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My self-esteem was non-existent. Most of my friends were breastfeeding moms. I remember going to a Fourth of July party at a friend's home and hiding in the bathroom to mix formula. I was so ashamed to not be exclusively breastfeeding that I made my husband guard the door and pleaded with him to not tell anyone. At the party my friends gossiped about another mom we knew who let her husband give their baby formula at night so she could sleep. They kept calling her "selfish," and talking about how she was a terrible mom. I sat in silence, not knowing what to say. Were they right? Was she selfish? I guess I was a terrible mom then, too.

When Katelyn was 6 weeks old, my world fell apart. My grandpa died, my husband had been working evenings and nights, and I was alone most of the time. I wanted to die. I started to plan things out and to think about who would care for my daughter when I was gone. But then I called the only formula-feeding mom I knew. I was so embarrassed, but she was so awesome. She told me how she'd weaned her first baby and where to get information about formula feeding. She told me I was a good mom. She me that I wasn't alone. She made me promise to call my midwife and talk to her about postpartum depression. She told me to tell my lactivist friends to f*ck off, and she never swears.

Courtesy of Steph Montgomery
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I was lucky. I got help. I switched to formula, I slowly came out of the fog of depression, and I learned to love my baby and myself again. I realized that you can't measure being a good mom in ounces of breast milk. I was a good mom, because I fed my baby. Formula was best for us. Katelyn is now a vibrant, silly, and most importantly, healthy 7 year old. I went on to have a second child, got some answers (I was diagnosed with insufficient glandular tissue), and got help again with postpartum depression. I combo-fed my son both breast milk and formula and loved every minute (well maybe not thrush and mastitis, but you get the idea). I was motivated to share my story and to become an infant-feeding advocate for the Fed is Best Foundation, because I wanted other parents to know that they are not alone. I am here, and I can help.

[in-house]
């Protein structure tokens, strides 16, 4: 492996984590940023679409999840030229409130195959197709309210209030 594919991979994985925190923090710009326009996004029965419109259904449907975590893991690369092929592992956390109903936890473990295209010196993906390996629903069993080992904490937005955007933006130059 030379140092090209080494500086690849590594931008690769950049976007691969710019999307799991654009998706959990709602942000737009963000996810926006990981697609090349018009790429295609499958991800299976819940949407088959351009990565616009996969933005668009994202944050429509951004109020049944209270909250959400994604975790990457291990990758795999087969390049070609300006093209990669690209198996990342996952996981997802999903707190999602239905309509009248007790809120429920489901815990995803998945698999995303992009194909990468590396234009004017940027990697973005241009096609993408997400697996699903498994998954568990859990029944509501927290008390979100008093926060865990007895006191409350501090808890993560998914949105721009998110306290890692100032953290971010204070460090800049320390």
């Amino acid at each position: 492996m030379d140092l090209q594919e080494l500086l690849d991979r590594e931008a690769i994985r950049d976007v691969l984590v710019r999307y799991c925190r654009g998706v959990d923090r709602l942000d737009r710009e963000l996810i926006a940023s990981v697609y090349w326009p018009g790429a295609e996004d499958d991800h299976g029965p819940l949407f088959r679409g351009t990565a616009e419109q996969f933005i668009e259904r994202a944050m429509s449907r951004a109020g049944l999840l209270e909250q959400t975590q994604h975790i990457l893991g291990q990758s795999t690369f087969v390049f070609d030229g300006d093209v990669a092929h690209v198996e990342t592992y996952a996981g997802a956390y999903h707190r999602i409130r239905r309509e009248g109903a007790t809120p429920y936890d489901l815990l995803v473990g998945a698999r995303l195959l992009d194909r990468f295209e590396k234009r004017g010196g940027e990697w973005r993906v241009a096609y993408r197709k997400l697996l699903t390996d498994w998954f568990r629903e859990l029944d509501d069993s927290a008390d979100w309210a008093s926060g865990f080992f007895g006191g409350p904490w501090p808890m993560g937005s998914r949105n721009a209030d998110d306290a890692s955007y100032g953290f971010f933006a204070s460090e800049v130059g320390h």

Most importantly, I don't want any other women like Florence Leung to suffer in silence or die from the pressure to breastfeed, and I don't want more babies to have to grow up without their moms. Being a new mom is hard enough. Breast isn't best for every family or every baby. Fed is best. And for those still wondering, formula is awesome too.